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we were taught all our lives to trust, failed us. our politicians. every politician out there just about, accept a lot of money from big corporations for campaign, campaign financing and also are told if they don't get elected or decide not to run next time, they'll have very lucrative consulting jobs. one example out of many, christopher dodd's father, of connecticut, a senator for 20 years, highly respected. he was chairman of the senate banking committee. and when he ran for president, his financial services industry gave him huge amounts of donations for his campaign. various people you would watchdog, that's extreme corruption. that's just not -- a form of economic hitmen. a lot in the book about this whole new branch of economic hitmen who use all the tool is
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used in developing countries, they're being used here, student debt. credit card debt. health care debt. that is slavery and being used in such a big way. so that i want to move on to the second question. what drives this system? as i said earlier this new global empire is a corporate empire. and it's driven by one goal to maximize profits regardless of the social or environmental costs. that's the new goal. when the american revolution was actually fought not against the king of england but against the east india company, which controlled the king of england. people don't think about that, but the east india company controlled more than half the world's trade in those days and basically wrote the laws for england. the king of england was part of
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that coercion and the company was powerful and once the colonists won their freedom. the founders decided no corporation should have that kind of power again. imagine that. so, it was written across the land that no corporation in the united states or any state could get a charter unless its guaranteed to serve the public interest. nothing about profit. that was maintained for over 100 years. and lasted on average for ten years. then at the corporations had to go back and demonstrate they had served the public interest, and would continue to do so. that ended in the late 1800s when john d. rockefeller convinced the state of delware to change the law. said my oil companies can't work under that kind of treatment. you have to change the law, and if you do, we'll pay really good taxes and new legislators can make a lot of money off this deal.
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and as we all know, it is worse. so when i was in business school, in the late '60s, there was still this concept of public interest, public service. was taught in business school that a good ceo makes a decent rate of return for investors, and also serves the public interest, basically takes good care of his employees, of his customers and pays taxes. it's a good system. imagine paying taxes if you're a corporation. pays taxes, and also contributes money to the education system and recreational system. that all changed almost exactly 200 years to the day after the original intent of the public service thing was signed. it's all changed, in 1976 when milton freedman won the nobel prize in economics by stating, among other things, the most important thing he said was the only responsibility of business is to maximize profits.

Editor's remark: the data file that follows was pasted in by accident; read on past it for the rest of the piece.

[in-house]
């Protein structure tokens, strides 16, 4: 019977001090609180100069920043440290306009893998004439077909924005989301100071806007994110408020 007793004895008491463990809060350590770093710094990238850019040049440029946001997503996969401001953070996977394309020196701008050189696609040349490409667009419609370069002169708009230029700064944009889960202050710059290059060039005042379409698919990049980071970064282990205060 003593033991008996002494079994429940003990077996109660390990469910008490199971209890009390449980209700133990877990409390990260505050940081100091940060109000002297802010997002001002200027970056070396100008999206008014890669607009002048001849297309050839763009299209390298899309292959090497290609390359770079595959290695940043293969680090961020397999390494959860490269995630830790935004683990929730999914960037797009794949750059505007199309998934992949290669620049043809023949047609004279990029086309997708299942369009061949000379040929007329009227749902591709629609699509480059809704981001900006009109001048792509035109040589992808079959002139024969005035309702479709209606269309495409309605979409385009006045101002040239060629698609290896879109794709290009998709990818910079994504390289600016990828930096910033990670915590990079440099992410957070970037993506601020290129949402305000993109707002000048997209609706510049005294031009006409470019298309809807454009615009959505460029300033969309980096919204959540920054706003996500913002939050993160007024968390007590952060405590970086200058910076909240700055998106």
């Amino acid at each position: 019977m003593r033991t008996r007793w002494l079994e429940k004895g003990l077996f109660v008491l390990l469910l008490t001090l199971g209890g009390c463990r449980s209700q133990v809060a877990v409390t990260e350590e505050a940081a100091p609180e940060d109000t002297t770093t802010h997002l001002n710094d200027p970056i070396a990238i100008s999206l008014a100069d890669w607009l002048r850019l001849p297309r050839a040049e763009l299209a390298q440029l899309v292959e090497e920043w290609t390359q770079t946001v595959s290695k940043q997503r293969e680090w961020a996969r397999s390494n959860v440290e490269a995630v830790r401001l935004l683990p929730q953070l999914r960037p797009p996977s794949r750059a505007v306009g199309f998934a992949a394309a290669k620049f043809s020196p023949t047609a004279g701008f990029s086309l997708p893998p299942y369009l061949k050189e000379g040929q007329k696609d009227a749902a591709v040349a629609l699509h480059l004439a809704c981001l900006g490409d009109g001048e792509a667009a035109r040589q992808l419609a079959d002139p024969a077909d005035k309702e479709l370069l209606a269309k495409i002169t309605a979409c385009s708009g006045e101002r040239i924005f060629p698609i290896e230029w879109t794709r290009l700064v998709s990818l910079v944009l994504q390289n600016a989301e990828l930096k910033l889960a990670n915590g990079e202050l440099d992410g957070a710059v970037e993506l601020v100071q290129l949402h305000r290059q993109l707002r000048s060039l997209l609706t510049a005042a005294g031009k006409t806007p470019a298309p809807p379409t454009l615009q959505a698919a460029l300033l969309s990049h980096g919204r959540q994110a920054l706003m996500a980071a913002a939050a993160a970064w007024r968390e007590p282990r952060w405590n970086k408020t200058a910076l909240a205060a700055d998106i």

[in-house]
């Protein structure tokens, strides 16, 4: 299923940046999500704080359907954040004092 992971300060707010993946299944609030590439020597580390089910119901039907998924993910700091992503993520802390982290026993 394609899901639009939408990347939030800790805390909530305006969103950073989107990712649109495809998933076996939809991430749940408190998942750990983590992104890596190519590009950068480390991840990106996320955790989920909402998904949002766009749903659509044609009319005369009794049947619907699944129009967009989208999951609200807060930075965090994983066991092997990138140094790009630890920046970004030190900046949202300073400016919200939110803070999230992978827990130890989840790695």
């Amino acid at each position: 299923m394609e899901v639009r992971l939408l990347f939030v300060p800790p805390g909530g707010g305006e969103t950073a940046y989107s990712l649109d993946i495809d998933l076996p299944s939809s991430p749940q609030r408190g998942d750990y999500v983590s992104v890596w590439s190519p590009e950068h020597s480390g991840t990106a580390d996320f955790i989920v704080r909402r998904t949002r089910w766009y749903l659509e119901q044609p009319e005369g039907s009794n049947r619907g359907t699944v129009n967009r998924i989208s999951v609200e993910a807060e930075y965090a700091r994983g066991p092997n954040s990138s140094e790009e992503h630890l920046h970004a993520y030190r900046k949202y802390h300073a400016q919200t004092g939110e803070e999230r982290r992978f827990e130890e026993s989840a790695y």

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regardless of the social and environmental costs. and businesses have bought into that ever since. it's given license to ceos and some would say a mandate to ceos to do whatever it takes to maximize profits, including corrupting the system. and yet it's a relatively new concept just in '76 and when milton freedman came up with the concept, everyone -- a shortage of capital, and an abundance of nature. we had plenty of resources. many can remember that. and the earth would have take whatever trash we threw at her. the air, the water, the earth, nobody was talking about oil or climate change so maybe freedman had something going for him at that time. what we n.o.w. is things have
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changed radically, and what drives the system is concept of maximizing profits regardless of social costs is no longer valid. we can't live with it any longer, can we? snow, we're going to change it, aren't we? yes. so that takes us to the next question. where do we get hope? is there hope for change? i just want to say that throughout history, human beings have gone through extremely difficult circumstances itch think about any great-grandmother who figured the united states was ending with the civil war. and my grandmother who thought the world was going to be over with world war i and then the transportation and there there was world war ii and then there was stalinnism, and we have gone through so many times but always we have come together, brought our resources and our communes together and we created change, and one of the ways we have done that is by understanding that there's two realities.